From Recording My First Rap In School To Battle Rapping At A Live Set

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It’s 11.35 am here in Poppins Cafe near my folk’s place in West Drayton.

Here’s me:

Deepak Shukla

I’m being mega unproductive with good reason lol

I’m listening to one of my old albums on Soundcloud:

Road Rap Season 1:

It’s crazy to think it’s almost been a decade since I recorded this mix cd.

I’m still itching to have another crack at it and see how I get on if I recorded something today!


As you know – music was a huge part of my life (and still is except all I do is listen these days :P).

I first started ‘professionally’ recording music when I was around 18 years old.

The first proper studio I visited was Bollo Studio on South Acton Estate with the Dark Side Family as we began our recording journey.

However, my true journey would start when I was 16 years old and recording my first raps in my great schoolboy friend Thomas Perryman’s home.


Our relationship had been a funny one, to begin with.

From me meeting Tom at 14 years old as a gawky Indian kid with my ‘tash, skinny frame, bowl haircut to me ‘following him around…’

To us landing ourselves in the same friendship group, becoming friends, recording raps at his family home, playing football together and ultimately still being friends today.

We were an unlikely pair.


Tom was 6ft (at 15 years old), athletic, quick-witted, well-liked by his peers and his teachers and had an acid tongue alongside Kye Cole – someone who I’ll talk about at length in another letter.

But so it turned out – he would become instrumental in me laying down my first ever raps at 16 years old.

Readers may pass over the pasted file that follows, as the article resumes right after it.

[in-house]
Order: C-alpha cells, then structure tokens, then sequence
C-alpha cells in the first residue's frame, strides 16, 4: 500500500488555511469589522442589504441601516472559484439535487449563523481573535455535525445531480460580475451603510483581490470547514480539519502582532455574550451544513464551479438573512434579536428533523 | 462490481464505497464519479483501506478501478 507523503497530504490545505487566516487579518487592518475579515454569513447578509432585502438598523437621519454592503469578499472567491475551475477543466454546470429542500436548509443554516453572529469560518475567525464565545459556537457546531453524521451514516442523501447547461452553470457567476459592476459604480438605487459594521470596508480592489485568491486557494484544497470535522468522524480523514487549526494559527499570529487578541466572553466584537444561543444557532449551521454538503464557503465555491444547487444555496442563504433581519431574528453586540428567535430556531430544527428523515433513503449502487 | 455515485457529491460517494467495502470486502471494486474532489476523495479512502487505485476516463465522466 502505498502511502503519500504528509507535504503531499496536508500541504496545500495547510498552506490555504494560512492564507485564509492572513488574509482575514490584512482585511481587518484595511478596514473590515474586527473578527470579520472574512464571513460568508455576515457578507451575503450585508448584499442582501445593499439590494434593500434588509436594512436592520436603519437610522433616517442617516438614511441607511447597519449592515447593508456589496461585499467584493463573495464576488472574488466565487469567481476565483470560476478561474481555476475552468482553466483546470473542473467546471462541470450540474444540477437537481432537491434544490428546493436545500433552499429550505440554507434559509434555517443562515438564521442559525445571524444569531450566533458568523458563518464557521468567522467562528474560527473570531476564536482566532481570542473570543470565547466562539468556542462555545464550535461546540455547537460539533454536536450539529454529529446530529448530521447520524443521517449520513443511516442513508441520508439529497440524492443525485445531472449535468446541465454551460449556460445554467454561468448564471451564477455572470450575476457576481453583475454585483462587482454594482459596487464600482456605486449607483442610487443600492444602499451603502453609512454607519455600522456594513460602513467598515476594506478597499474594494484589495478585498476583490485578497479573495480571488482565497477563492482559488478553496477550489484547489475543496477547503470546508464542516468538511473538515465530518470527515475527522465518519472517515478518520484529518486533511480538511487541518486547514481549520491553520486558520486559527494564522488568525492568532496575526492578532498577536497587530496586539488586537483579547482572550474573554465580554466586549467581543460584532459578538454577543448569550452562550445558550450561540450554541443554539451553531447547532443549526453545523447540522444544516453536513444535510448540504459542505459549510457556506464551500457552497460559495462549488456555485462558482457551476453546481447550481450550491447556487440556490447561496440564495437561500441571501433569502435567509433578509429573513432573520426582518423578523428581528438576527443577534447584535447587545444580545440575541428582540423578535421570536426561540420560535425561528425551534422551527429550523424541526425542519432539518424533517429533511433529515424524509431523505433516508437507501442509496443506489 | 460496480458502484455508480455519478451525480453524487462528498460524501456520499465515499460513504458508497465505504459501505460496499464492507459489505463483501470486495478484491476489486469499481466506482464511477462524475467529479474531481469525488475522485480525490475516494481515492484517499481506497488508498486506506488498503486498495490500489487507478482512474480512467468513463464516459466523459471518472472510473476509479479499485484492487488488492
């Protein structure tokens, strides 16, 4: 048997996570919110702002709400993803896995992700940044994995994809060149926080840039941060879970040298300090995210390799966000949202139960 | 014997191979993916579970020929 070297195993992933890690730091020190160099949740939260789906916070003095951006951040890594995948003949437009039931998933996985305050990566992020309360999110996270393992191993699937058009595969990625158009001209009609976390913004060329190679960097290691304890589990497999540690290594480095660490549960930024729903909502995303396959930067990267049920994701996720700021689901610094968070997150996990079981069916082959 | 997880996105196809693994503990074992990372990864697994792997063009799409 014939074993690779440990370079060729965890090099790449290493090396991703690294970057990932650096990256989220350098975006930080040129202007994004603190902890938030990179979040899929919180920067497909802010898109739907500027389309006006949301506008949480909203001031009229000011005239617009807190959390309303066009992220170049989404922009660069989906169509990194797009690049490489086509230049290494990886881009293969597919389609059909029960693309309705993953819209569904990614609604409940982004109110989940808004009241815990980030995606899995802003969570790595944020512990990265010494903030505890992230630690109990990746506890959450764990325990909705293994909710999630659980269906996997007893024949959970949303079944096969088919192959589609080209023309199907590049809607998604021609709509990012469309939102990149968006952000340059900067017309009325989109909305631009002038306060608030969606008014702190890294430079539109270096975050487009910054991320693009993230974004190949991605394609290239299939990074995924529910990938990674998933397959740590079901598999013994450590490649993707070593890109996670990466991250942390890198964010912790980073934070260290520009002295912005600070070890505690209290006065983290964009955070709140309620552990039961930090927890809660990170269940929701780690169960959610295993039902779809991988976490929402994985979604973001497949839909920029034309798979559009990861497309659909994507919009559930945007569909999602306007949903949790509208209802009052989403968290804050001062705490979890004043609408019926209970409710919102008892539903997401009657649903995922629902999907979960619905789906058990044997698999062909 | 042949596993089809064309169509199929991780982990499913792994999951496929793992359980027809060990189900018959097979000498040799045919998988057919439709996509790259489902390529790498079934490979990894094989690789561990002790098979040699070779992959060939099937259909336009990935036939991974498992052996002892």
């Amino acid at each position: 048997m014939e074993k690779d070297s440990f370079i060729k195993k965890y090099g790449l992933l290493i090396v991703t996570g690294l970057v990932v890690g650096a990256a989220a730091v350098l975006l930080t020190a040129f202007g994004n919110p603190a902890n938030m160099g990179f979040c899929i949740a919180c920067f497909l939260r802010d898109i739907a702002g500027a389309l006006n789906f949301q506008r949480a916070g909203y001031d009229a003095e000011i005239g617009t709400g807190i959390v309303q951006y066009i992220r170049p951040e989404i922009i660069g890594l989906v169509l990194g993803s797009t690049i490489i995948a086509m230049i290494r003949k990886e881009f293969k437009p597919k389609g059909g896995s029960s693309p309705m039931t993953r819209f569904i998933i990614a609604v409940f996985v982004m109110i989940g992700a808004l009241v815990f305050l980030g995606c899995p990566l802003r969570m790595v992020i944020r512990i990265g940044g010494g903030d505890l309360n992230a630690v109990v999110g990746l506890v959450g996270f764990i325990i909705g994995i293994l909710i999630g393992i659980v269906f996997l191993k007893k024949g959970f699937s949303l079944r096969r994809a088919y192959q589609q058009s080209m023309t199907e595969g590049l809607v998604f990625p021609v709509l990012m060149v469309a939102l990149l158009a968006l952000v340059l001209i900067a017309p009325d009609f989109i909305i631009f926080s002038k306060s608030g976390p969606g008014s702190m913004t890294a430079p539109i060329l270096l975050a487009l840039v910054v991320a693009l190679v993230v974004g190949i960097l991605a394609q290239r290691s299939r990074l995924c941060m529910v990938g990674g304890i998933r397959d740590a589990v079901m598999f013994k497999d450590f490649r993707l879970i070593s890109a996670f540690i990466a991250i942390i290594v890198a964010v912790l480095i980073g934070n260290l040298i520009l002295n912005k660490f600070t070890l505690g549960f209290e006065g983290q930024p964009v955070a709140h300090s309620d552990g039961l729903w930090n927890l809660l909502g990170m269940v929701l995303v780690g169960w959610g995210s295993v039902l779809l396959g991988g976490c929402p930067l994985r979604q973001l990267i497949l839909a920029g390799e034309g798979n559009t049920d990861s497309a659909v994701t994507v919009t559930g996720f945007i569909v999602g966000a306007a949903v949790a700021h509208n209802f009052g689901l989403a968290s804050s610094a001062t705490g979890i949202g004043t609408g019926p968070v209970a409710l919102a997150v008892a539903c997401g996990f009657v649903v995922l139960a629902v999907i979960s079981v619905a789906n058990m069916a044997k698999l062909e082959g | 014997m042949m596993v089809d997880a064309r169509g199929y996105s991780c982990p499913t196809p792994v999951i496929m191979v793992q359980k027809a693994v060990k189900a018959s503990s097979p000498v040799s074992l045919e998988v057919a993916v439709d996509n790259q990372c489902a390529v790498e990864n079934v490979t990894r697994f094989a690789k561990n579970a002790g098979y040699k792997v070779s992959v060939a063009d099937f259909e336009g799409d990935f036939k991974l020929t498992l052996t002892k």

By this time I’d been ‘spitting’ in my middle-class mainly all-white secondary school.

Specifically in the back of my ‘DT (design & technology) class’ with Mr Hunter-Jones.

I’d even been held back in detention for this very same reason a couple of times.

Once Tom and Kye (my two best school chums/bullies at Bisopshalt School) had caught wind of the fact I was writing ‘garage bars’ it didn’t take more than a second before it was spreading like wildfire across our group of friends and their 2nd-degree network.

I still remember being outside my drama block where I’d go for lessons in Year 11 with Miss Mcghee and Leanne and Candice saying to me ‘hey Deepak I hear you rap now?’

There was a mischievous look in their eyes and I could tell they wanted to have a good laugh. But I was ready!

I wasn’t really used to talking to any girls in my year; I was nervous about the whole thing and had grown accustomed to being noticed for my awkwardness more than anything else.

Music became a way for me to get recognition, find my place, build self-esteem, start to date girls and many more things as I’d discovered in time.

Right now though – I just launched into ‘spitting’ some drum and base bars – which was effectively 180bpm speed rhyming i.e 2x as fast as garage bars.

The girls were impressed, and I was impressed I’d just done it.

And from there I began to move into my new role as MC Bionic.

My first-ever garage MC name.


As I began to pen more lyrics at home and grew more comfortable in this new role for myself I saw how people began to perceive me changed somewhat.

I was no longer just Deepak, I was ‘did you know Deepak MCs?!’

And so at the grand age of 15 years old, one day after football training at Technicolour FC – the team that Tom and I played for in Southall – I was at Tom’s house and we in his dad’s study upstairs.